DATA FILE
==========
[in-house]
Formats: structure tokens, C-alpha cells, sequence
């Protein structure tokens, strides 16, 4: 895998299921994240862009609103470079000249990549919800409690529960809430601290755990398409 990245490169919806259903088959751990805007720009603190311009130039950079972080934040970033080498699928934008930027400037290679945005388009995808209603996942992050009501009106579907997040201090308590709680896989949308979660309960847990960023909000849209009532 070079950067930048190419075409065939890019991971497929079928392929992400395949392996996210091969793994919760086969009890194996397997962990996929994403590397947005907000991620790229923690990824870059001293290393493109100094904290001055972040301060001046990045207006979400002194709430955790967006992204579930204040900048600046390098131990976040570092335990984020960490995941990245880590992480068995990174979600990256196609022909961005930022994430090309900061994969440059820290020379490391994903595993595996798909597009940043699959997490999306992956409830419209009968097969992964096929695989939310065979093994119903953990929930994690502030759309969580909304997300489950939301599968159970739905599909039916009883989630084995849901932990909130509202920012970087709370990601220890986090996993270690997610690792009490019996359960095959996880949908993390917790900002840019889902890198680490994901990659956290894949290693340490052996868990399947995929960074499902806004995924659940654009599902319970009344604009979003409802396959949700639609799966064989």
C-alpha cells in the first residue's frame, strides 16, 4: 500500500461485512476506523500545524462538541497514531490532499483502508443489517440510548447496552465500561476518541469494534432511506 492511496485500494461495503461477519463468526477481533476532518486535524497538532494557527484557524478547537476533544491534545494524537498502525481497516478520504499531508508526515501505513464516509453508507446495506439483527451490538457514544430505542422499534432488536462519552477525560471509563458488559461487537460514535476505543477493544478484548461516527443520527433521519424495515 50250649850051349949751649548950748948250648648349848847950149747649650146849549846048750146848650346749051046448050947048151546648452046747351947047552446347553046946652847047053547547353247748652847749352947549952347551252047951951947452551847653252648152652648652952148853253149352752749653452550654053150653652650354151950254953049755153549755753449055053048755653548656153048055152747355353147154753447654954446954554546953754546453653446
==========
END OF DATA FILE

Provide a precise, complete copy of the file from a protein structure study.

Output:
[in-house]
Formats: structure tokens, C-alpha cells, sequence
């Protein structure tokens, strides 16, 4: 895998299921994240862009609103470079000249990549919800409690529960809430601290755990398409 990245490169919806259903088959751990805007720009603190311009130039950079972080934040970033080498699928934008930027400037290679945005388009995808209603996942992050009501009106579907997040201090308590709680896989949308979660309960847990960023909000849209009532 070079950067930048190419075409065939890019991971497929079928392929992400395949392996996210091969793994919760086969009890194996397997962990996929994403590397947005907000991620790229923690990824870059001293290393493109100094904290001055972040301060001046990045207006979400002194709430955790967006992204579930204040900048600046390098131990976040570092335990984020960490995941990245880590992480068995990174979600990256196609022909961005930022994430090309900061994969440059820290020379490391994903595993595996798909597009940043699959997490999306992956409830419209009968097969992964096929695989939310065979093994119903953990929930994690502030759309969580909304997300489950939301599968159970739905599909039916009883989630084995849901932990909130509202920012970087709370990601220890986090996993270690997610690792009490019996359960095959996880949908993390917790900002840019889902890198680490994901990659956290894949290693340490052996868990399947995929960074499902806004995924659940654009599902319970009344604009979003409802396959949700639609799966064989």
C-alpha cells in the first residue's frame, strides 16, 4: 500500500461485512476506523500545524462538541497514531490532499483502508443489517440510548447496552465500561476518541469494534432511506 492511496485500494461495503461477519463468526477481533476532518486535524497538532494557527484557524478547537476533544491534545494524537498502525481497516478520504499531508508526515501505513464516509453508507446495506439483527451490538457514544430505542422499534432488536462519552477525560471509563458488559461487537460514535476505543477493544478484548461516527443520527433521519424495515 50250649850051349949751649548950748948250648648349848847950149747649650146849549846048750146848650346749051046448050947048151546648452046747351947047552446347553046946652847047053547547353247748652847749352947549952347551252047951951947452551847653252648152652648652952148853253149352752749653452550654053150653652650354151950254953049755153549755753449055053048755653548656153048055152747355353147154753447654954446954554546953754546453653446